In an attempt to put a stop to the tunnel the Board of Trade invoked Section 77 of the South Eastern Railway Act of 1881. Watkin put various obstacles in the way of this inspection and eventually the Board of Trade applied for a High Court order giving them access to the Shakespeare Cliff heading; following this the tunnelling stopped. By the end of 1882, the Abbot’s Cliff heading had reached 897yd and that at Shakespeare Cliff was 2,040yd in length. The Board of Trade paid a further visit and reported that a further 70yd had been bored in breach of the injunction, as a result of which the Board took out further court proceedings against the company. Following abandonment of the works at the end of 1882 all the plant and buildings were retained on site.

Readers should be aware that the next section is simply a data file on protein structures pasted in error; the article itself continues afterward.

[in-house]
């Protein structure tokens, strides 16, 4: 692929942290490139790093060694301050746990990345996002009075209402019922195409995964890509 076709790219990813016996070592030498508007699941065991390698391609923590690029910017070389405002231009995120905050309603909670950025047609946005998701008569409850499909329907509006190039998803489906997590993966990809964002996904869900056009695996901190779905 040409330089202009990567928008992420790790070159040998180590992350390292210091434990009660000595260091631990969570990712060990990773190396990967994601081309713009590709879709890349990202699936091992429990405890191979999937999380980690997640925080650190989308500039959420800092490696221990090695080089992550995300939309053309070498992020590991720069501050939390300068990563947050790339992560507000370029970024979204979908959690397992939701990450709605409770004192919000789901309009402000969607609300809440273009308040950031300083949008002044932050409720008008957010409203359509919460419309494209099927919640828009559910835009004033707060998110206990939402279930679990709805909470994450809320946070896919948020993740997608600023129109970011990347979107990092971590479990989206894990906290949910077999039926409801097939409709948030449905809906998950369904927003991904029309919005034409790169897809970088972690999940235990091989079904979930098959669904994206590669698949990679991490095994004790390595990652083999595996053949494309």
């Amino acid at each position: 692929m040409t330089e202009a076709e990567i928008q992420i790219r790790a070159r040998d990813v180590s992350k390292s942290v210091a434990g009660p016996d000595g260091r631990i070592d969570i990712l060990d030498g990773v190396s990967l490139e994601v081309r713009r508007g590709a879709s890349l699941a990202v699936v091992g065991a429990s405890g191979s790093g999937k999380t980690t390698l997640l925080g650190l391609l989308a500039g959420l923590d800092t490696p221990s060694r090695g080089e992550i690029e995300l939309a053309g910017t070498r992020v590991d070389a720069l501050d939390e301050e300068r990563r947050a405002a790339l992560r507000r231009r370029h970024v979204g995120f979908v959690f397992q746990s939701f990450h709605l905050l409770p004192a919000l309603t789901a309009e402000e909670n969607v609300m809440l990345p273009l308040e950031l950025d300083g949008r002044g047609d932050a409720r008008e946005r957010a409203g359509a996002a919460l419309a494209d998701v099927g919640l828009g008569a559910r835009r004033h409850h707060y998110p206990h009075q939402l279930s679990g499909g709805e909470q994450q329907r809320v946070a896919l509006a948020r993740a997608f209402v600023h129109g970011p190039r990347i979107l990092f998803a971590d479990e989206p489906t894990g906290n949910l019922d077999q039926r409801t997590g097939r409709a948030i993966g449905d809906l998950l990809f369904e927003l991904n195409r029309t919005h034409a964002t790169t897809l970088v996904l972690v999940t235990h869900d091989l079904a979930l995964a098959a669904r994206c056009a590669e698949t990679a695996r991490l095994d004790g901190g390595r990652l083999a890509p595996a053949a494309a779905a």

The first suggestion that there might be coal in the area was made in the 1840s. Prior to beginning work on the Channel Tunnel, Frederick Beaumont, one of the co-designers of the tunnelling machine, was the secretary of the Kentish Exploration Committee which was established to promote public interest in proving the existence of a concealed coalfield in south-east England.
In 1886 the South Eastern Railway Co approached William Boyd Dawkins asking him if his Channel Tunnel work had shown if any coal existed, under Kent as this would have given the company great financial benefits. Professor Boyd Dawkins enlisted the support of the SER’s Chief Engineer, Francis Brady, to persuade Sir Edward Watkin to apply for a Bill to let him search for a viable coal seam below the Channel Tunnel workings.